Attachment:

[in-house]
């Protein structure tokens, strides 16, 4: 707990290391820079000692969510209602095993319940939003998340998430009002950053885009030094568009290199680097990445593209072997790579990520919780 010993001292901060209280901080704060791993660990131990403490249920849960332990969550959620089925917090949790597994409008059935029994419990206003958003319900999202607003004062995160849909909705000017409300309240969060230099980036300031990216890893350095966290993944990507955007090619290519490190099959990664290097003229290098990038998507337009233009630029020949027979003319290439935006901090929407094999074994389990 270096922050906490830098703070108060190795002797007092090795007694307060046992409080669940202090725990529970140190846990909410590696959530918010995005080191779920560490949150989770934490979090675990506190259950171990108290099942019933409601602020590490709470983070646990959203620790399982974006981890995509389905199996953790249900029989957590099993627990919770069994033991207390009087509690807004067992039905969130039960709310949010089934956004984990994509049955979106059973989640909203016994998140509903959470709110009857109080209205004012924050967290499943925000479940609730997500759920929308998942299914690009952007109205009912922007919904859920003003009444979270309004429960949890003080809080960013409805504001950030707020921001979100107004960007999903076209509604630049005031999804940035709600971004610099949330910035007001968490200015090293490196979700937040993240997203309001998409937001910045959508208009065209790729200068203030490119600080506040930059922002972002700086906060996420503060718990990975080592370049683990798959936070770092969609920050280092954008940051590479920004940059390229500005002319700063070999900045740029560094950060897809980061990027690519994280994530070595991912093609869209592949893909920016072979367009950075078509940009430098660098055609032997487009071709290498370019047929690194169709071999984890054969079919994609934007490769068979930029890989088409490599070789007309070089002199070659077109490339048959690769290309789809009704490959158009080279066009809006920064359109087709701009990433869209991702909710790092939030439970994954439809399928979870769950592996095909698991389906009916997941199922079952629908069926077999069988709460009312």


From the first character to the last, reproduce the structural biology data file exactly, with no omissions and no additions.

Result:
[in-house]
């Protein structure tokens, strides 16, 4: 707990290391820079000692969510209602095993319940939003998340998430009002950053885009030094568009290199680097990445593209072997790579990520919780 010993001292901060209280901080704060791993660990131990403490249920849960332990969550959620089925917090949790597994409008059935029994419990206003958003319900999202607003004062995160849909909705000017409300309240969060230099980036300031990216890893350095966290993944990507955007090619290519490190099959990664290097003229290098990038998507337009233009630029020949027979003319290439935006901090929407094999074994389990 270096922050906490830098703070108060190795002797007092090795007694307060046992409080669940202090725990529970140190846990909410590696959530918010995005080191779920560490949150989770934490979090675990506190259950171990108290099942019933409601602020590490709470983070646990959203620790399982974006981890995509389905199996953790249900029989957590099993627990919770069994033991207390009087509690807004067992039905969130039960709310949010089934956004984990994509049955979106059973989640909203016994998140509903959470709110009857109080209205004012924050967290499943925000479940609730997500759920929308998942299914690009952007109205009912922007919904859920003003009444979270309004429960949890003080809080960013409805504001950030707020921001979100107004960007999903076209509604630049005031999804940035709600971004610099949330910035007001968490200015090293490196979700937040993240997203309001998409937001910045959508208009065209790729200068203030490119600080506040930059922002972002700086906060996420503060718990990975080592370049683990798959936070770092969609920050280092954008940051590479920004940059390229500005002319700063070999900045740029560094950060897809980061990027690519994280994530070595991912093609869209592949893909920016072979367009950075078509940009430098660098055609032997487009071709290498370019047929690194169709071999984890054969079919994609934007490769068979930029890989088409490599070789007309070089002199070659077109490339048959690769290309789809009704490959158009080279066009809006920064359109087709701009990433869209991702909710790092939030439970994954439809399928979870769950592996095909698991389906009916997941199922079952629908069926077999069988709460009312």